Controversial businessman William Yan and three others have been ordered to hand over almost $43 million of property in a record settlement over alleged money laundering.
Police said the $42.85m forfeiture order was the largest in New Zealand to date and the first that related to crimes alleged to have occurred in China.
The settlement is against William Yan (also known as Bill Liu, Yang Liu and Yong Ming Yan), Wei You and two of Mr Yan's associates, and followed discussions between the parties and approval by the High Court.
It was made under the Criminal Proceeds (Recovery) Act without any admission of criminal or civil liability, police said.
"The settlement follows a complex three year investigation undertaken by the Waikato Asset Recovery Unit focusing on money laundering large sums of funds allegedly derived from a series of frauds allegedly perpetrated in China between 1999 and 2001," police said.
Proceedings started against William Yan and Wei You in August 2014. Restraining orders were obtained over property associated with the couple, including a penthouse apartment in central Auckland, luxury vehicles, and substantial shareholdings.
Related proceedings had been started in December 2013 against Yingzi Zeng and Shui Yong Huang, associates of Mr Yan. They were alleged to have assisted in money laundering and restraining orders were put on various assets including three Auckland properties, a Porsche and Maserati, and over $4.5 million bank funds.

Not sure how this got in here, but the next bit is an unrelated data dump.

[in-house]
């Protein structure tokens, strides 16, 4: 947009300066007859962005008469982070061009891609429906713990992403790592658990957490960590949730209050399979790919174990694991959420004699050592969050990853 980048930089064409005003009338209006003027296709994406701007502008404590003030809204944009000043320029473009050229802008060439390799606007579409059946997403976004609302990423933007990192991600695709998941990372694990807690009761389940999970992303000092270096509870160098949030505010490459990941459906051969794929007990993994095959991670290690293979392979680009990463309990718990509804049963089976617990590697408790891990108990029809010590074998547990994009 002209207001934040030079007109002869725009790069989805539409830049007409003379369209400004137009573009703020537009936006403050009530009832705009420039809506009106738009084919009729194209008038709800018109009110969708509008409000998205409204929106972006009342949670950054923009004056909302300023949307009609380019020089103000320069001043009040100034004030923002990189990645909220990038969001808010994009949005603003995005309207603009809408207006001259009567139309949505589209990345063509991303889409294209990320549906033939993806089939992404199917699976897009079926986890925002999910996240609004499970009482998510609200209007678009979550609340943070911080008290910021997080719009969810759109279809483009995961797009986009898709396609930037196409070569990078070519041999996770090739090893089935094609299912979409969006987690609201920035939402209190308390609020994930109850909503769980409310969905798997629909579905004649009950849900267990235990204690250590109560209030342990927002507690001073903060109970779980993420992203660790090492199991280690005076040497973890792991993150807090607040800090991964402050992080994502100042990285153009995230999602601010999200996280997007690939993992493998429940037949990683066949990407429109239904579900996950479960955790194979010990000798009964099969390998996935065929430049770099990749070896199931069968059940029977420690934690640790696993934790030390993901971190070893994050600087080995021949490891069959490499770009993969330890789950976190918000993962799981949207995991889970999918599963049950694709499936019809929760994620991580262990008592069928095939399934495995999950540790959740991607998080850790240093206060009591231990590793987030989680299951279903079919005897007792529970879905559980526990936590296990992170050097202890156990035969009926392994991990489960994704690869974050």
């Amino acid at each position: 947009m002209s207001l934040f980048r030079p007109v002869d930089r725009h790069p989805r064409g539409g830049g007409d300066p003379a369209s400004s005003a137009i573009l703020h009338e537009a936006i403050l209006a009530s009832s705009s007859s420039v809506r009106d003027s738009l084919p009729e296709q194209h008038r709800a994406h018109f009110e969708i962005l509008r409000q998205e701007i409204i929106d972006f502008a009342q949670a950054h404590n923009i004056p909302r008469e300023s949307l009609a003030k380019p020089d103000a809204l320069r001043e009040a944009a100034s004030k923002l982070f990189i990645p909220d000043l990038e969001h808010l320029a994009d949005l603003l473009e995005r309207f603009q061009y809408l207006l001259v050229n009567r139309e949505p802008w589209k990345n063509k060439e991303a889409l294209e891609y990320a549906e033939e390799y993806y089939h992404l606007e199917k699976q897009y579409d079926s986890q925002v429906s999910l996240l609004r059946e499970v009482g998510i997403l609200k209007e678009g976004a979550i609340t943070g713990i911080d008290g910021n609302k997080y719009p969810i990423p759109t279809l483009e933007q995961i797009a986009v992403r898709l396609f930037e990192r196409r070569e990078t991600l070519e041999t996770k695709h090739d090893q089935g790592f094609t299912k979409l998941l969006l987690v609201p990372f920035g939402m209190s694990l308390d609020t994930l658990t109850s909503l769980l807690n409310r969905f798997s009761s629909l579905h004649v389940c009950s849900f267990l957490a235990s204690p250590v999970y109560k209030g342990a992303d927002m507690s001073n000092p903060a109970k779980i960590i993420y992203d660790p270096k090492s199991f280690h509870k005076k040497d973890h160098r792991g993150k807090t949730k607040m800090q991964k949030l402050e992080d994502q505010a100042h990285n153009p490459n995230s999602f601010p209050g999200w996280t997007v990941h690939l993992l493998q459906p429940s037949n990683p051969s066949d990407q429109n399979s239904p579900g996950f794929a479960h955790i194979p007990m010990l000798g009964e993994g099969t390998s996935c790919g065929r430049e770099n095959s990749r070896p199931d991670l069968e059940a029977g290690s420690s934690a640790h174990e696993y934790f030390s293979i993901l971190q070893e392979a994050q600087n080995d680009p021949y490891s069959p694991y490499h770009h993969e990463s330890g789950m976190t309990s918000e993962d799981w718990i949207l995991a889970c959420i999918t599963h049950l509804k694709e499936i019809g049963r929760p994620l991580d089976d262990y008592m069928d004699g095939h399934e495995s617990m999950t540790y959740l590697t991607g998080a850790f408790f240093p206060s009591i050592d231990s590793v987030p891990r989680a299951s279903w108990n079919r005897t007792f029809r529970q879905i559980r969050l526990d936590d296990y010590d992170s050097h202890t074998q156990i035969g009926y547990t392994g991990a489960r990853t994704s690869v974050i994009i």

Once settlement money has been paid, the restrained properties and assets will be released, police said.
Detective Inspector Paul Hampton said it was a significant success for police. "The outcome in this case reflects the effective working relationship between Chinese and New Zealand law enforcement agencies."
The next process will be determining how the recovered money will be shared between the New Zealand and Chinese governments.
China's state-run media said that country's law enforcement officers had been negotiating to extradite the Auckland millionaire listed fifth on its most-wanted fugitives list.
The former Labour MP and associate immigration minister Shane Jones came under fire after a decision to grant Mr Yan citizenship in 2008, overriding advice from officials.
Justice Minister Amy Adams said this afternoon there had been no formal request to extradite Mr Yan.
She said Chinese officials had only asked what was required to extradite him.
"I haven't had a formal extradition request, I understand that officials from China have made contact informally with my officials, and expressed some interest and made some information-gathering requests, but no extradition request."